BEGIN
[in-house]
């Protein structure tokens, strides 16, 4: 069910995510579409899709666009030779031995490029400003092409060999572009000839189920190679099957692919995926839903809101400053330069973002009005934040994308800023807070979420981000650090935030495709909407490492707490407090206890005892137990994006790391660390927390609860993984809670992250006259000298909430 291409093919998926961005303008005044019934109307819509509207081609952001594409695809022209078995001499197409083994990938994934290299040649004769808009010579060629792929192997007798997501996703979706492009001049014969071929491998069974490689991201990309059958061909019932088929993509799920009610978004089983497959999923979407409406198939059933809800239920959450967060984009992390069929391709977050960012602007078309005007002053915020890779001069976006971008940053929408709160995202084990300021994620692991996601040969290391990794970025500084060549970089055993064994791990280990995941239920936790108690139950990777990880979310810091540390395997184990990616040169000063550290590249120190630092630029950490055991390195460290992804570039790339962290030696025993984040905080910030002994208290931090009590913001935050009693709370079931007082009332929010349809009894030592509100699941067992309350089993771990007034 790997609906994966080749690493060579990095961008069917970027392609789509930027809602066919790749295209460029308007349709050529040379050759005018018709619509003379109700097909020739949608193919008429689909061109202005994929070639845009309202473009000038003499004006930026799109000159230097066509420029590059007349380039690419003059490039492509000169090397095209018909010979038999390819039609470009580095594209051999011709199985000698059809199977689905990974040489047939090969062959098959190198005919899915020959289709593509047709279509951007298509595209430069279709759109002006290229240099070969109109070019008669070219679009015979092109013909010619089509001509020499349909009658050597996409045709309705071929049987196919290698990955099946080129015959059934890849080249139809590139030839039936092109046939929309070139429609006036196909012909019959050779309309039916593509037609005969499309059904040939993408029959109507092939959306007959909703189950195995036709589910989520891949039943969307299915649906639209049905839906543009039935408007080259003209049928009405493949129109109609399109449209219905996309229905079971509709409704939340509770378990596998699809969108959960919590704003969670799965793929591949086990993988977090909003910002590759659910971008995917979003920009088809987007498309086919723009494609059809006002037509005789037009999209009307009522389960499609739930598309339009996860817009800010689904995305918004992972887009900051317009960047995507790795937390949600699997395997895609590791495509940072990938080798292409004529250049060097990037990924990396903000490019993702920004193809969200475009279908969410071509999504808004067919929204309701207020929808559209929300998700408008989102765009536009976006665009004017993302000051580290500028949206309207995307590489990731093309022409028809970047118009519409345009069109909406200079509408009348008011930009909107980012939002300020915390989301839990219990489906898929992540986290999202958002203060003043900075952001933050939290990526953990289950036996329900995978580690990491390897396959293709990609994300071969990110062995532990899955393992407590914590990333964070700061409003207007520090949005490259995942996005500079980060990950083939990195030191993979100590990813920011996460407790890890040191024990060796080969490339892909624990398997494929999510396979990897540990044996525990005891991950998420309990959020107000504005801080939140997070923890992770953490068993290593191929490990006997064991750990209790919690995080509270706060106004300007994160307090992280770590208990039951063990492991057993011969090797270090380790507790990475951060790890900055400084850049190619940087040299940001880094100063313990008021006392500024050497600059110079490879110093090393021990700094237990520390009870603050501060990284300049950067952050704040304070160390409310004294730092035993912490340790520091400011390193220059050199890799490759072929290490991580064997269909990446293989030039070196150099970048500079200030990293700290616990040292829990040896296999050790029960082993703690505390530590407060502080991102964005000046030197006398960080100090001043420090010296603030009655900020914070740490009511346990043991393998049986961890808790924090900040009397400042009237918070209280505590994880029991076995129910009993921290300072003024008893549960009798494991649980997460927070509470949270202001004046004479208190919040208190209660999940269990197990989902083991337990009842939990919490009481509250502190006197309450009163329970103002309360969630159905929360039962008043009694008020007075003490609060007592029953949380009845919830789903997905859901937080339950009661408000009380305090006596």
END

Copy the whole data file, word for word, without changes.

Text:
[in-house]
């Protein structure tokens, strides 16, 4: 069910995510579409899709666009030779031995490029400003092409060999572009000839189920190679099957692919995926839903809101400053330069973002009005934040994308800023807070979420981000650090935030495709909407490492707490407090206890005892137990994006790391660390927390609860993984809670992250006259000298909430 291409093919998926961005303008005044019934109307819509509207081609952001594409695809022209078995001499197409083994990938994934290299040649004769808009010579060629792929192997007798997501996703979706492009001049014969071929491998069974490689991201990309059958061909019932088929993509799920009610978004089983497959999923979407409406198939059933809800239920959450967060984009992390069929391709977050960012602007078309005007002053915020890779001069976006971008940053929408709160995202084990300021994620692991996601040969290391990794970025500084060549970089055993064994791990280990995941239920936790108690139950990777990880979310810091540390395997184990990616040169000063550290590249120190630092630029950490055991390195460290992804570039790339962290030696025993984040905080910030002994208290931090009590913001935050009693709370079931007082009332929010349809009894030592509100699941067992309350089993771990007034 790997609906994966080749690493060579990095961008069917970027392609789509930027809602066919790749295209460029308007349709050529040379050759005018018709619509003379109700097909020739949608193919008429689909061109202005994929070639845009309202473009000038003499004006930026799109000159230097066509420029590059007349380039690419003059490039492509000169090397095209018909010979038999390819039609470009580095594209051999011709199985000698059809199977689905990974040489047939090969062959098959190198005919899915020959289709593509047709279509951007298509595209430069279709759109002006290229240099070969109109070019008669070219679009015979092109013909010619089509001509020499349909009658050597996409045709309705071929049987196919290698990955099946080129015959059934890849080249139809590139030839039936092109046939929309070139429609006036196909012909019959050779309309039916593509037609005969499309059904040939993408029959109507092939959306007959909703189950195995036709589910989520891949039943969307299915649906639209049905839906543009039935408007080259003209049928009405493949129109109609399109449209219905996309229905079971509709409704939340509770378990596998699809969108959960919590704003969670799965793929591949086990993988977090909003910002590759659910971008995917979003920009088809987007498309086919723009494609059809006002037509005789037009999209009307009522389960499609739930598309339009996860817009800010689904995305918004992972887009900051317009960047995507790795937390949600699997395997895609590791495509940072990938080798292409004529250049060097990037990924990396903000490019993702920004193809969200475009279908969410071509999504808004067919929204309701207020929808559209929300998700408008989102765009536009976006665009004017993302000051580290500028949206309207995307590489990731093309022409028809970047118009519409345009069109909406200079509408009348008011930009909107980012939002300020915390989301839990219990489906898929992540986290999202958002203060003043900075952001933050939290990526953990289950036996329900995978580690990491390897396959293709990609994300071969990110062995532990899955393992407590914590990333964070700061409003207007520090949005490259995942996005500079980060990950083939990195030191993979100590990813920011996460407790890890040191024990060796080969490339892909624990398997494929999510396979990897540990044996525990005891991950998420309990959020107000504005801080939140997070923890992770953490068993290593191929490990006997064991750990209790919690995080509270706060106004300007994160307090992280770590208990039951063990492991057993011969090797270090380790507790990475951060790890900055400084850049190619940087040299940001880094100063313990008021006392500024050497600059110079490879110093090393021990700094237990520390009870603050501060990284300049950067952050704040304070160390409310004294730092035993912490340790520091400011390193220059050199890799490759072929290490991580064997269909990446293989030039070196150099970048500079200030990293700290616990040292829990040896296999050790029960082993703690505390530590407060502080991102964005000046030197006398960080100090001043420090010296603030009655900020914070740490009511346990043991393998049986961890808790924090900040009397400042009237918070209280505590994880029991076995129910009993921290300072003024008893549960009798494991649980997460927070509470949270202001004046004479208190919040208190209660999940269990197990989902083991337990009842939990919490009481509250502190006197309450009163329970103002309360969630159905929360039962008043009694008020007075003490609060007592029953949380009845919830789903997905859901937080339950009661408000009380305090006596």